I've written extensively about the idiocy of laws to ban texting while driving (here, here, here, here, here, here, here, here and here) and one of the points I routinely raise is that laws already on the books cover the issue.
It's called 'distracted driving' or 'reckless operation' or any number of other names depending on the state or locality. They all mean the same thing: driving without due attention to the task.
These existing laws are sufficient to cite someone who is texting while driving or talking on the cell phone while driving and not paying attention to their actual driving.
But another point I often make is this: if we need a law to ban texting while driving, don't we need also need a law to ban putting on your makeup while driving? Or one to ban shaving while driving? Or how about driving with a dog in your lap?
Finally, a legislator has heard my plea and introduced a bill to ban driving with a dog in your lap.
A Rhode Island Democrat, Rep. Peter G. Palumbo of Cranston, realizing that he might be able to 'save just one life,' has introduced the lap-dog legislation. Under his proposal, those violating the law would face an $85 fine for their first offense, a $100 fine for their second and a $125 fine for all subsequent offenses.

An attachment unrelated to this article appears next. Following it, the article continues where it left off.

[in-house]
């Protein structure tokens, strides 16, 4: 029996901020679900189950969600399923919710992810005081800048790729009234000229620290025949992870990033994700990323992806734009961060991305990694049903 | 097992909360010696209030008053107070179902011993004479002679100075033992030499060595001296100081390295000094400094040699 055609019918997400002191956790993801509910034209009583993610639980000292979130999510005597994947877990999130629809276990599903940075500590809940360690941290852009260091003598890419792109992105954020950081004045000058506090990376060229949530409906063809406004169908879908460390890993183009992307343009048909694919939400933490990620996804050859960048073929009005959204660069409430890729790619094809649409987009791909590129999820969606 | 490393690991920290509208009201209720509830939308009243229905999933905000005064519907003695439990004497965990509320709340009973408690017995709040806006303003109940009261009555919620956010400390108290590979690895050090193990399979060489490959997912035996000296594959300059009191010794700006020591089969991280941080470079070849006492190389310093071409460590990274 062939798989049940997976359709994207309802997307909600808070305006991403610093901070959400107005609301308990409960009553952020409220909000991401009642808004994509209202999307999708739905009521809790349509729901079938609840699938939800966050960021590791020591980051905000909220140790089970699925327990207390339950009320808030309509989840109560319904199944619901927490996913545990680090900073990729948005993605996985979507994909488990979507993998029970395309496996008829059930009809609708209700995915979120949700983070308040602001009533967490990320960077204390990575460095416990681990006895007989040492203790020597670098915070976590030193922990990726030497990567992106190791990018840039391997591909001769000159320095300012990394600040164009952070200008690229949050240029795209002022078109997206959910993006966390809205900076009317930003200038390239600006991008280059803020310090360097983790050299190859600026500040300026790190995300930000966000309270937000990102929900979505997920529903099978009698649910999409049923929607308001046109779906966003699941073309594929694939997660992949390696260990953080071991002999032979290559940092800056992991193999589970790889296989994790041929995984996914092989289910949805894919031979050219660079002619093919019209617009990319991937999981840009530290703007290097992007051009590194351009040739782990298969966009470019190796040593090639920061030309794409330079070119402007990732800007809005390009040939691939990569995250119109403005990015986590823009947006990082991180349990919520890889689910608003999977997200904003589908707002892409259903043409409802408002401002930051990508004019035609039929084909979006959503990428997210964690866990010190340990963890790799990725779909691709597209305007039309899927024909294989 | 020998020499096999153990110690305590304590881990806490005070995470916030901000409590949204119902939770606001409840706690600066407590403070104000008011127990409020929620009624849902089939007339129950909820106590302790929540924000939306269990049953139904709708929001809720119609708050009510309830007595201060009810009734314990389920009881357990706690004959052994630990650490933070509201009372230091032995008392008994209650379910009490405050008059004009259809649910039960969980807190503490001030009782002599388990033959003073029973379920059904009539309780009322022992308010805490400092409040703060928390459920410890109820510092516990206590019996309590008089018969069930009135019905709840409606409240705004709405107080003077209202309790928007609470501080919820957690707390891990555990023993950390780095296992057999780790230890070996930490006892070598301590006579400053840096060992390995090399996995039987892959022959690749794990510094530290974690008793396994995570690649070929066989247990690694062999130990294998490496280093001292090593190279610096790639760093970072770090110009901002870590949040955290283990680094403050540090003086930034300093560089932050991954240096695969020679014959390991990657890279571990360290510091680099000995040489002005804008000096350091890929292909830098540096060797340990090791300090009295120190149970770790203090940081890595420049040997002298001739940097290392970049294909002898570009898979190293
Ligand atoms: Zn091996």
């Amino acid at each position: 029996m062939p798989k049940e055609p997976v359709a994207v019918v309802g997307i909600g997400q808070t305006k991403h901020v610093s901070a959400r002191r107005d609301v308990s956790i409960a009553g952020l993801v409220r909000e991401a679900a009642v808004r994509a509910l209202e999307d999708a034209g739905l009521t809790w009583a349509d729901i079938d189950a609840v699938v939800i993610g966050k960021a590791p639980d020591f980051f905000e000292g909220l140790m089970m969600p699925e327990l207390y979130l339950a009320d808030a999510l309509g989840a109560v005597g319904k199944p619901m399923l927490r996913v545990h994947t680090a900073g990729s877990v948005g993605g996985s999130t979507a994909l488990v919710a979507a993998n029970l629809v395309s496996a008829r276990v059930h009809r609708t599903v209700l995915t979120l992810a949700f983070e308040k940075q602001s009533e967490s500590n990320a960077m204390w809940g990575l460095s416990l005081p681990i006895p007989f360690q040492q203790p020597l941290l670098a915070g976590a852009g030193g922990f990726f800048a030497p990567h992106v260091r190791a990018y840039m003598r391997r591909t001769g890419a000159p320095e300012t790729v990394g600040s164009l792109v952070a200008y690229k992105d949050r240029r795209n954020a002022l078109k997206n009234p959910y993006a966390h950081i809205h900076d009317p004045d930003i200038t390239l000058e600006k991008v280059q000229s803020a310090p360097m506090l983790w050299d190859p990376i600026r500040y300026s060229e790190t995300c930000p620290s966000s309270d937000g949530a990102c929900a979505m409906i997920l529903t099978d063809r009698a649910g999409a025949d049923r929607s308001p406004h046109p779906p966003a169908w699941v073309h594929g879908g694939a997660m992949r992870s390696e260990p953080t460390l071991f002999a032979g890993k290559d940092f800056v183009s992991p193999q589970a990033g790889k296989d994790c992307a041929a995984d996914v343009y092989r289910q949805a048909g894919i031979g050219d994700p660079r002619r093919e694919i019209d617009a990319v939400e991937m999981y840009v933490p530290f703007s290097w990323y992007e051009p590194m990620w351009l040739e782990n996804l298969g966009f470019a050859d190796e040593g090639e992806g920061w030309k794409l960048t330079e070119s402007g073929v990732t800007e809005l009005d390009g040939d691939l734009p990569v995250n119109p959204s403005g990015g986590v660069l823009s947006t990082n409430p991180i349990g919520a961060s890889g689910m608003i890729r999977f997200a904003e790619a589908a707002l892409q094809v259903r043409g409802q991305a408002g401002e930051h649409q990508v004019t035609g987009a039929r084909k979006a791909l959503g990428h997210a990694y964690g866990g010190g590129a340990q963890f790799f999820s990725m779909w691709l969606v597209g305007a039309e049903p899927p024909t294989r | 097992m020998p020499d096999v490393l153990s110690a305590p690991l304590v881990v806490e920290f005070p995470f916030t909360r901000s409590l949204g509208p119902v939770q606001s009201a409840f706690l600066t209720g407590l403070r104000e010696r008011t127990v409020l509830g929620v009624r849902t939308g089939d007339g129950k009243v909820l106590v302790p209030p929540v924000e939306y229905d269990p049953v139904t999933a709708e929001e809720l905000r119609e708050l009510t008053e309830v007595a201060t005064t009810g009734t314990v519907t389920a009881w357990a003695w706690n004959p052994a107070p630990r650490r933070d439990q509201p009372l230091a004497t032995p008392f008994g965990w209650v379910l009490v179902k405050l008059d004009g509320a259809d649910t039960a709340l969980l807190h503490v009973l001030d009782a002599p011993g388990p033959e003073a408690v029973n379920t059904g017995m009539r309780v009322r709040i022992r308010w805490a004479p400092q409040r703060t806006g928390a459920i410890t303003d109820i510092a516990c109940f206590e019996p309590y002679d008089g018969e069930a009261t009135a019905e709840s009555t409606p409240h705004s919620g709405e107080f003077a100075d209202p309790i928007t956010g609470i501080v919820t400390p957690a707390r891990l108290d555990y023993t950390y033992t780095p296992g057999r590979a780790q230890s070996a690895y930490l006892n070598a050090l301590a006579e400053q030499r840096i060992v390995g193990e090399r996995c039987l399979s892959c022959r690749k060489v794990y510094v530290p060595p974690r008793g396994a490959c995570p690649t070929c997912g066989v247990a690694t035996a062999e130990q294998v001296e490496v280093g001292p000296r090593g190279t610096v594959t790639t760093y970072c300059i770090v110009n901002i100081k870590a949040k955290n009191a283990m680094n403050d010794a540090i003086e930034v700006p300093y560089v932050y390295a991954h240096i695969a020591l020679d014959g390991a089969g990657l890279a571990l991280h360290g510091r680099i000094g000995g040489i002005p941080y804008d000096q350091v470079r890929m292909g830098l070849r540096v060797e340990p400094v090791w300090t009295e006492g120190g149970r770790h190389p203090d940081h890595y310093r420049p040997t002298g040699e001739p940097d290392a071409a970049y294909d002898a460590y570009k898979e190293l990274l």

Rhode Island drivers already have several laws that govern "driving so as to endanger," along with driving under the influence and driving while impaired. They also have a reckless driving law, which states:
§ 31-27-4 Reckless driving and other offenses against public safety. – Any person who operates a motor vehicle recklessly so that the lives or safety of the public might be endangered, or operates a vehicle in an attempt to elude or flee from a traffic officer or police vehicle, shall be guilty of a misdemeanor for the first conviction and a felony for the second and each subsequent conviction.This law certainly will cover any type of distraction a dog in the lap would cause the driver. But Palumbo, apparently infected with TOBAL-itis, was moved by emotion after one (yes, one) constituent complained.
I certainly do not support adding a new law when current laws are sufficient, but at least there is finally a legislator who realizes that there are other types of distractions, besides texting or using a cell phone, that are equally as dangerous and risky while driving.
My hope is that, if they attempt to outlaw all such dangerous actions that could cause us harm, they're realize that a single law, properly enforced, is all that is needed.
But I won't hold my breath - too many legislators and voters judge performance by how many laws are made, rather than by how much government ensures our right to be free.